3. Remove the metal plate, revealing the black rubber impeller underneath. The plate surface needs to be clean and free of old impeller gasket, otherwise when you put the new impeller in, it may leak. It can be tricky getting the plate off — if it’s necessary to pry it off, do it VERY carefully with a thin metal blade so you don’t damage it. Clean the interior of the plate with a scrubby – make sure not to scratch or dent it or you’ll need to replace the plate too.
4. Using the handy dandy impeller puller, clamp the metal “fingers” around the impeller, tighten and turn the screw clockwise to pull out the impeller. Here’s what the manufacturer says about the magic impeller puller:
“Use this impeller removal tool for the easiest way to remove impellers, especially when the pump is mounted in tight and cramped conditions. Simply tighten the tool’s grip fingers into the rubber hub of the impeller and turn the extraction screw clockwise to pull the impeller out of the pump. A simple 3-stage operation easily removes the impeller and removes the risk of costly damage to the pump. Made from corrosion resistant cast aluminum and stainless steel.” Two different models fit all impeller sizes — make sure to get the one that fits your impeller!
5. Now that the impeller is out, you’ll need to insert the new one. Before you slide it in, there are a couple of important steps – first, lube the inside of the case and the outside surfaces of the impeller with silicone grease – avoid any petroleum based lubricant since they can eat the rubber. David uses a computer tie to bend the blades so the impeller slides in easily. No need to use the impeller puller to insert the new impeller.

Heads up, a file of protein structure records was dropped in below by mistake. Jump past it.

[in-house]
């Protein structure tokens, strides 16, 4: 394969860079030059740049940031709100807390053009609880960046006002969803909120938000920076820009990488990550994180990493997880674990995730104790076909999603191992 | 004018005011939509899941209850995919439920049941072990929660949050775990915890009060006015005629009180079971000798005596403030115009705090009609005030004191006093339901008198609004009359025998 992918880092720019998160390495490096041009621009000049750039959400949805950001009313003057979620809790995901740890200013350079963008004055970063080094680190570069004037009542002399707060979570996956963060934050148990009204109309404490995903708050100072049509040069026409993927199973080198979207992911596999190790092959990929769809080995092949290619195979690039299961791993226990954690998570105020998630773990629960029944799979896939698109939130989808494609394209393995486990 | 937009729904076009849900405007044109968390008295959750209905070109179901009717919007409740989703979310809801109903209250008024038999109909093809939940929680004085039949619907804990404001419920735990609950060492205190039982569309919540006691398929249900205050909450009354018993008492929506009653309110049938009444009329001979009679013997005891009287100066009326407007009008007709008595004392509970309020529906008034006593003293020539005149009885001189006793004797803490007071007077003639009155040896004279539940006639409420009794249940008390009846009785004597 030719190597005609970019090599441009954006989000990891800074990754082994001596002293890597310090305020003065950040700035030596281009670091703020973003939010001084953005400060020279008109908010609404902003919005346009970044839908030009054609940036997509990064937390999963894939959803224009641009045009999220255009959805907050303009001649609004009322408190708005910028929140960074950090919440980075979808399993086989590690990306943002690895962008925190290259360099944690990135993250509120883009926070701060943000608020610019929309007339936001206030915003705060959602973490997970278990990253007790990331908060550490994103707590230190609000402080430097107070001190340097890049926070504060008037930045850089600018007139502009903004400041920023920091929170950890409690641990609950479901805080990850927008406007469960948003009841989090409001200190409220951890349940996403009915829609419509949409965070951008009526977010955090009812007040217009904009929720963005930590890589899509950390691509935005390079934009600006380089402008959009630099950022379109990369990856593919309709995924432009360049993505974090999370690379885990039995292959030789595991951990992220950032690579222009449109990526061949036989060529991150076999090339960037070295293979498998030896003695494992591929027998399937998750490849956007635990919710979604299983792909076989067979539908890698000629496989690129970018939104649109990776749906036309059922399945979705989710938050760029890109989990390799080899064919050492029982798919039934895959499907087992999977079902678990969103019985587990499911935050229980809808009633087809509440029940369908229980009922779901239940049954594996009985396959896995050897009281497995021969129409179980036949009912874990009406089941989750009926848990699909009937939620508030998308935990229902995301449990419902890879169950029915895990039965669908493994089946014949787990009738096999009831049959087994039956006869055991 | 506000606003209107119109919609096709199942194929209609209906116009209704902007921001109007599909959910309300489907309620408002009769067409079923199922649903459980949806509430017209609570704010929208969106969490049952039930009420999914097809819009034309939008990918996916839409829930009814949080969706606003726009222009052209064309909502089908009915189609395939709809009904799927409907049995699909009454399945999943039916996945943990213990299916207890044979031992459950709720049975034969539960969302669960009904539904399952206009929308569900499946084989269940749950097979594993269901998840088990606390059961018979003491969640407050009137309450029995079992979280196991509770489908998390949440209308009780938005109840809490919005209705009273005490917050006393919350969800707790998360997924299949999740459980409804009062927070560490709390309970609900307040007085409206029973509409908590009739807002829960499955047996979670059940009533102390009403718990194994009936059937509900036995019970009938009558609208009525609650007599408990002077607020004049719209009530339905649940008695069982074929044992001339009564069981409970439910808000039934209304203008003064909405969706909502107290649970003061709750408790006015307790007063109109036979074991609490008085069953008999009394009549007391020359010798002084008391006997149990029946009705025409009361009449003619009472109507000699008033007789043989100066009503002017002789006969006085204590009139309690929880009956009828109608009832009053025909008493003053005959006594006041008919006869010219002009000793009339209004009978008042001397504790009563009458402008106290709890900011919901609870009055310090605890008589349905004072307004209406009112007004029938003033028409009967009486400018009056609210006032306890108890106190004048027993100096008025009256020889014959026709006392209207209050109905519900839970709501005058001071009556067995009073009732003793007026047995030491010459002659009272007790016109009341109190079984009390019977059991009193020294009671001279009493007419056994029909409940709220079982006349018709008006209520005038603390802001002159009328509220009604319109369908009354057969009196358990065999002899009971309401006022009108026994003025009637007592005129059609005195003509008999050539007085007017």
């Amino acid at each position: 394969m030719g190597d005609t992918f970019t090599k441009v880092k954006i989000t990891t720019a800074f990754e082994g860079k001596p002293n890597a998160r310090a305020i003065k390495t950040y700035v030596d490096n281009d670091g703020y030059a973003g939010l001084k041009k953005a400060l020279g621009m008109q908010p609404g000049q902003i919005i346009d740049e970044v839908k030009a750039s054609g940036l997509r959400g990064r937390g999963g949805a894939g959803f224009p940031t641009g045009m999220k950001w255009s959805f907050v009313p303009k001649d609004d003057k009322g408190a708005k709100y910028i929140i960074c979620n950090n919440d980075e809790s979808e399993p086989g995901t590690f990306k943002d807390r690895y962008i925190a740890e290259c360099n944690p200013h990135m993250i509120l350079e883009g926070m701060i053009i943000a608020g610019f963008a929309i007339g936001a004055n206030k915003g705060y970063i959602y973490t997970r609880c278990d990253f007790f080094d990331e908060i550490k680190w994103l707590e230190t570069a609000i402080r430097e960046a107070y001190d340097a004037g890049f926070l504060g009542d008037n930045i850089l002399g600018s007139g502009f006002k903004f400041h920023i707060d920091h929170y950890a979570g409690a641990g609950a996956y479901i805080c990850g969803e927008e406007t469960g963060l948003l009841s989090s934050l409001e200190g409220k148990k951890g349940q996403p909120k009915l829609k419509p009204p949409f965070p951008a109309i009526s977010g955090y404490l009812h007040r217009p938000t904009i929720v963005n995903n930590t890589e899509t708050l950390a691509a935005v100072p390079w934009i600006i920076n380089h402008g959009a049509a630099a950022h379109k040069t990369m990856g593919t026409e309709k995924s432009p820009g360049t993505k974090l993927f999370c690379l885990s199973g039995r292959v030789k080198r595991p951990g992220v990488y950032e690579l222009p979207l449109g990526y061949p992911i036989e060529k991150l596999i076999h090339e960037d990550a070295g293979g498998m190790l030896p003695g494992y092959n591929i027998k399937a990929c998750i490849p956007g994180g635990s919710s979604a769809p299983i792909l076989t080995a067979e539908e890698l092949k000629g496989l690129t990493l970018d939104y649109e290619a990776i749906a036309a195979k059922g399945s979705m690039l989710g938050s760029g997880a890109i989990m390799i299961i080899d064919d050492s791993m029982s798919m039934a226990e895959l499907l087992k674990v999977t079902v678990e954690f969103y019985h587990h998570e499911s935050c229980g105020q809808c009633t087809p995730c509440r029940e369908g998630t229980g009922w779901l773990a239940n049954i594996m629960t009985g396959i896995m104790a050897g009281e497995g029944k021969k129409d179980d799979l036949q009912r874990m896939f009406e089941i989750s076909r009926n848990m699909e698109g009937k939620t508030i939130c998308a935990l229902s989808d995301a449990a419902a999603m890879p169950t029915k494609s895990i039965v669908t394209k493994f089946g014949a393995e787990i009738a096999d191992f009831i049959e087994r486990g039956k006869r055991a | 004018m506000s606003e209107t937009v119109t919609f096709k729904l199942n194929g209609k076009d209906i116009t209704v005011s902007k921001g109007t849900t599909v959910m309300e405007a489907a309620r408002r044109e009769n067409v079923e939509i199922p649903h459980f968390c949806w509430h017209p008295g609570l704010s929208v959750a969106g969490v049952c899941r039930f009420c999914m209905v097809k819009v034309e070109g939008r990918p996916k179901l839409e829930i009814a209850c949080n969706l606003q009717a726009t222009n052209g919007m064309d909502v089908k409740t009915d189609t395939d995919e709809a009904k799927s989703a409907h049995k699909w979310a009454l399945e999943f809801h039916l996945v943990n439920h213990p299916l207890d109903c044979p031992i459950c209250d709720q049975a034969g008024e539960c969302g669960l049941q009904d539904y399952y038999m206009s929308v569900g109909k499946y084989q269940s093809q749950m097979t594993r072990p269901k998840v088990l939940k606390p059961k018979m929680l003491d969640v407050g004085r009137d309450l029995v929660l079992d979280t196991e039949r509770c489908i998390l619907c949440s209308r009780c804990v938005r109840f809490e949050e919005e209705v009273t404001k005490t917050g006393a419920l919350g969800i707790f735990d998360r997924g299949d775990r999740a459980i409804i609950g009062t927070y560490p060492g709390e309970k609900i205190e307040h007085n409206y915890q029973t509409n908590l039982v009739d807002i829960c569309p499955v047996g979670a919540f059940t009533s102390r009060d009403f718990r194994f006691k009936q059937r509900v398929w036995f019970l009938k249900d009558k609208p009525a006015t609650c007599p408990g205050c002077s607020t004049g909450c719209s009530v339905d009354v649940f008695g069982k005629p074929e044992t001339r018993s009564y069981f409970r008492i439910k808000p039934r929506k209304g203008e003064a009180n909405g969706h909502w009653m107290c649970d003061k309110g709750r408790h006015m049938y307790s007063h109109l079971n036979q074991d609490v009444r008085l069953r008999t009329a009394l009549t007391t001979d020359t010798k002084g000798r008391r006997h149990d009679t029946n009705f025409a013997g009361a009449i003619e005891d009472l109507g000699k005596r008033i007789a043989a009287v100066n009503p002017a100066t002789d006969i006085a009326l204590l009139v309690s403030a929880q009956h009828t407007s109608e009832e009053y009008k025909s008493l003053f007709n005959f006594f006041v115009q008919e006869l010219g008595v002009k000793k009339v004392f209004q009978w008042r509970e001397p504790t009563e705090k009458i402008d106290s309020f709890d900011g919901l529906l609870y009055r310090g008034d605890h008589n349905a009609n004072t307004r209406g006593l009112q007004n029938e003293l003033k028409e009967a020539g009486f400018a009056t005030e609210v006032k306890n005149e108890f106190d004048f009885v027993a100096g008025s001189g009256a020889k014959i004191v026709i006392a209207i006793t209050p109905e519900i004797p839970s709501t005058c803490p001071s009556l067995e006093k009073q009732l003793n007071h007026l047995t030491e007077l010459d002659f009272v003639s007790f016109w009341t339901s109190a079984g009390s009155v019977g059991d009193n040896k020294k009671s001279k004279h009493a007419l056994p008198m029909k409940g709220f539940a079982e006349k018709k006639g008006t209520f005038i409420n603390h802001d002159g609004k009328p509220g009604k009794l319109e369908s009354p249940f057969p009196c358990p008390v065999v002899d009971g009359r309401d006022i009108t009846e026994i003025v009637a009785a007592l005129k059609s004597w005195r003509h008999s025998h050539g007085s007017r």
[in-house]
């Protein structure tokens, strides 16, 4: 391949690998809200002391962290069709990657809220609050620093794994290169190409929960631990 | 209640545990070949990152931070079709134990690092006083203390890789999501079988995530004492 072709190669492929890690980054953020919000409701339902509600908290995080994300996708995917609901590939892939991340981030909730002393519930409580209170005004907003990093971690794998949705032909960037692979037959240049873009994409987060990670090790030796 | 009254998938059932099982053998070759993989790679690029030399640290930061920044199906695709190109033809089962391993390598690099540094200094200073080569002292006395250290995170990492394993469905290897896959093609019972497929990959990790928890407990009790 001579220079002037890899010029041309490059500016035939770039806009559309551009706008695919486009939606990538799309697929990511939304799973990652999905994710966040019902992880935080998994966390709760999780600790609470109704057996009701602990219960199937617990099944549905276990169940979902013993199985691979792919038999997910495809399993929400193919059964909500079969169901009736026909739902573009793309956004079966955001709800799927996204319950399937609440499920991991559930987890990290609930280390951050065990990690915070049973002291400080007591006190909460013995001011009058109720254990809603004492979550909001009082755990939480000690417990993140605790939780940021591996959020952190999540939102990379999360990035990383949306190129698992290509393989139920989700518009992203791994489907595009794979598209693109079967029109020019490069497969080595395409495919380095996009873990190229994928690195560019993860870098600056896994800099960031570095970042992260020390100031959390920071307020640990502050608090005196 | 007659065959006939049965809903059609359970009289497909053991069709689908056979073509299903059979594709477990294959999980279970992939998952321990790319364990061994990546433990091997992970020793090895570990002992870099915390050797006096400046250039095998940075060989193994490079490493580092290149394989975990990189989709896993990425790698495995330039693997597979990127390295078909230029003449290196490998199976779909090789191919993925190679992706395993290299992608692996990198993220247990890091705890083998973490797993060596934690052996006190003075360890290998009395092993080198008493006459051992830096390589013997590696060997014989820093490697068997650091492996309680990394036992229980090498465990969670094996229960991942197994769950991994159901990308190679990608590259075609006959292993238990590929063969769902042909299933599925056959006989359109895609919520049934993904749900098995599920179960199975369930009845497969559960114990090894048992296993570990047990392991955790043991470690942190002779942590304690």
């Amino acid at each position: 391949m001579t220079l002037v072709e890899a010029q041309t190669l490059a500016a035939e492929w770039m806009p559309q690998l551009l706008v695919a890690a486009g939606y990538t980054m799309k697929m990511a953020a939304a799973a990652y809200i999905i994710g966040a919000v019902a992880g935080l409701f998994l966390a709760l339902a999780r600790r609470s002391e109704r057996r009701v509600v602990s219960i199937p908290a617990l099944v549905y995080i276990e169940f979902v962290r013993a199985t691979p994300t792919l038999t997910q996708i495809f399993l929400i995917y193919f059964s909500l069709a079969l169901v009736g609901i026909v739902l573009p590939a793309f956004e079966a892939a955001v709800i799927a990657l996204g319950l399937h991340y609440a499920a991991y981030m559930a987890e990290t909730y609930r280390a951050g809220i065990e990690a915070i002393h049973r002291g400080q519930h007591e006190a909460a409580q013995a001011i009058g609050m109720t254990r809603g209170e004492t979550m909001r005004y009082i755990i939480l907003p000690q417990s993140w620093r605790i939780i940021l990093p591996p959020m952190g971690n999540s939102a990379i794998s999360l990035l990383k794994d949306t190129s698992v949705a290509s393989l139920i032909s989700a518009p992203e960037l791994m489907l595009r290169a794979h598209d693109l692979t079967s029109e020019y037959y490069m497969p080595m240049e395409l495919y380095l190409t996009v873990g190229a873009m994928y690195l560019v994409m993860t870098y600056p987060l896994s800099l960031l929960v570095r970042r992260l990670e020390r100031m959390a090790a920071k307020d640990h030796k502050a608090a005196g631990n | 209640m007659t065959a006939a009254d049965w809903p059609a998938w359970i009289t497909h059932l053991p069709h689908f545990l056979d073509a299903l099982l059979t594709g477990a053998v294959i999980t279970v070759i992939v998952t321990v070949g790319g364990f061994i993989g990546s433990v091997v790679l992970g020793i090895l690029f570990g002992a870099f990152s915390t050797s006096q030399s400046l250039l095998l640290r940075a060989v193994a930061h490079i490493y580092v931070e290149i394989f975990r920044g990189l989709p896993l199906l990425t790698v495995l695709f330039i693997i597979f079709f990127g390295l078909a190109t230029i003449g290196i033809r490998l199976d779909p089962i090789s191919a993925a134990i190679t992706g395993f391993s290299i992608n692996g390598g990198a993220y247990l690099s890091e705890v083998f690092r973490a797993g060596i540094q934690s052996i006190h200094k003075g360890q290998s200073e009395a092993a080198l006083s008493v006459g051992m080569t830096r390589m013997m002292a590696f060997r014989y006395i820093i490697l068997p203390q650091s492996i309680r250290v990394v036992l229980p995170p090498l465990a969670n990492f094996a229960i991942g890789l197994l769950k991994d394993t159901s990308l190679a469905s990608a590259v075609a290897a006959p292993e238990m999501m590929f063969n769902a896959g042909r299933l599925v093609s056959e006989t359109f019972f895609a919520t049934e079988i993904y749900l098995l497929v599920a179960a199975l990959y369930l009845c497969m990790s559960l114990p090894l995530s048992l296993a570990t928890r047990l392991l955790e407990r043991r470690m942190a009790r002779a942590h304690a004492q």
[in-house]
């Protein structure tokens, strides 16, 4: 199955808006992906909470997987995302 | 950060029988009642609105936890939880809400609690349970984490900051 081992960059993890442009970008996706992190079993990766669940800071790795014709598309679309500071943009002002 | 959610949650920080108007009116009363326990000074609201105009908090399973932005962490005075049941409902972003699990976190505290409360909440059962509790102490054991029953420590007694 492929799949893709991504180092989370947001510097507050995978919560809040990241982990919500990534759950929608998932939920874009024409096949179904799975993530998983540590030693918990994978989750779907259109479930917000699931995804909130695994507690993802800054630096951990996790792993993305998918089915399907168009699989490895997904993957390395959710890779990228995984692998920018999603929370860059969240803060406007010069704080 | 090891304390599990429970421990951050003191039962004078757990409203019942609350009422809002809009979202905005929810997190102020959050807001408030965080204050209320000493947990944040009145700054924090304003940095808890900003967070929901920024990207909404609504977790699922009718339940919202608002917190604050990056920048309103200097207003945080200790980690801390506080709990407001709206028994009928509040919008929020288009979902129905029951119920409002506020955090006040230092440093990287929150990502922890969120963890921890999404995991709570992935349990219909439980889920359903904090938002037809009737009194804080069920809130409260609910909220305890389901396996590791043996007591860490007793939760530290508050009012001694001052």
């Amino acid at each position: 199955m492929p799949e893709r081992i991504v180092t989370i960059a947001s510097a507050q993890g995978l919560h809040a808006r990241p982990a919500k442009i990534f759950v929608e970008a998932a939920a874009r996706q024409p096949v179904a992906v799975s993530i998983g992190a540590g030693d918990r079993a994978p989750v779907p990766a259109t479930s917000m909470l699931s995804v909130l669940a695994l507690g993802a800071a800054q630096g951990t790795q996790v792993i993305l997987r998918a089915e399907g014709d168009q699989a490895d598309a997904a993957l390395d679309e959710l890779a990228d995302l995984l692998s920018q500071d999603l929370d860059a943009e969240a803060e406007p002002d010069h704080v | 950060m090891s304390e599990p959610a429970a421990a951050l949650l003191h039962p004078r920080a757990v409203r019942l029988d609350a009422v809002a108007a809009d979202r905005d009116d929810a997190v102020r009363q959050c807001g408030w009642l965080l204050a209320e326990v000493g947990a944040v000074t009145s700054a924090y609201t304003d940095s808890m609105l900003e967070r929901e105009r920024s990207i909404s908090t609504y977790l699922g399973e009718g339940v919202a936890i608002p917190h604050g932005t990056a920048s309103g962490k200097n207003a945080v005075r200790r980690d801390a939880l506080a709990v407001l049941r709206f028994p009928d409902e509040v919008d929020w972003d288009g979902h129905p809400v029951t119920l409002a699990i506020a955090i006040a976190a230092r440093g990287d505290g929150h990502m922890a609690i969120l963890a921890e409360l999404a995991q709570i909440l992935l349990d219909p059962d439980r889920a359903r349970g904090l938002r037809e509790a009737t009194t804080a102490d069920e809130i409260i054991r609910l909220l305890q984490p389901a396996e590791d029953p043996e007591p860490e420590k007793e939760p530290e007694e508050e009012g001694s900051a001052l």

6. Then comes the 2nd most tricky part — getting the paper gasket to fit in place while you replace the plate and the screws. The impeller will usually come with several paper gaskets – use the one that fits the shape of your cover plate. Then hold it in place while screwing the cover back in place — wish you had three hands yet? 🙂
7. Open the raw water seacock, start the diesel and watch the raw water flow out — it should be quite healthy and consistent after the first minute or so. Then go down and check to make sure there’s no water leaking out of the impeller enclosure.
Voila! New impeller! Now unless you do something to cause the flow of water to be interrupted — such as not keeping the strainer clean!!! — it should last at least another year. And if for any reason, you notice your engine is running warmer than normal, check the impeller immediately. We usually have at least two spares aboard along with their gaskets at all times. Some people say it doesn’t need to be changed annually, but why risk it for such an inexpensive maintenance item?
NOTE: If you buy an impeller puller via this link, CommuterCruiser.com makes a bit of income which will be used to support this site. If you find the site useful, please consider clicking on the link to buy. P.S. I checked and Amazon had the best price! 🙂
Do you do it differently? Maybe you know a secret to make it even easier? Please leave a comment and let us know! THANKS! Jan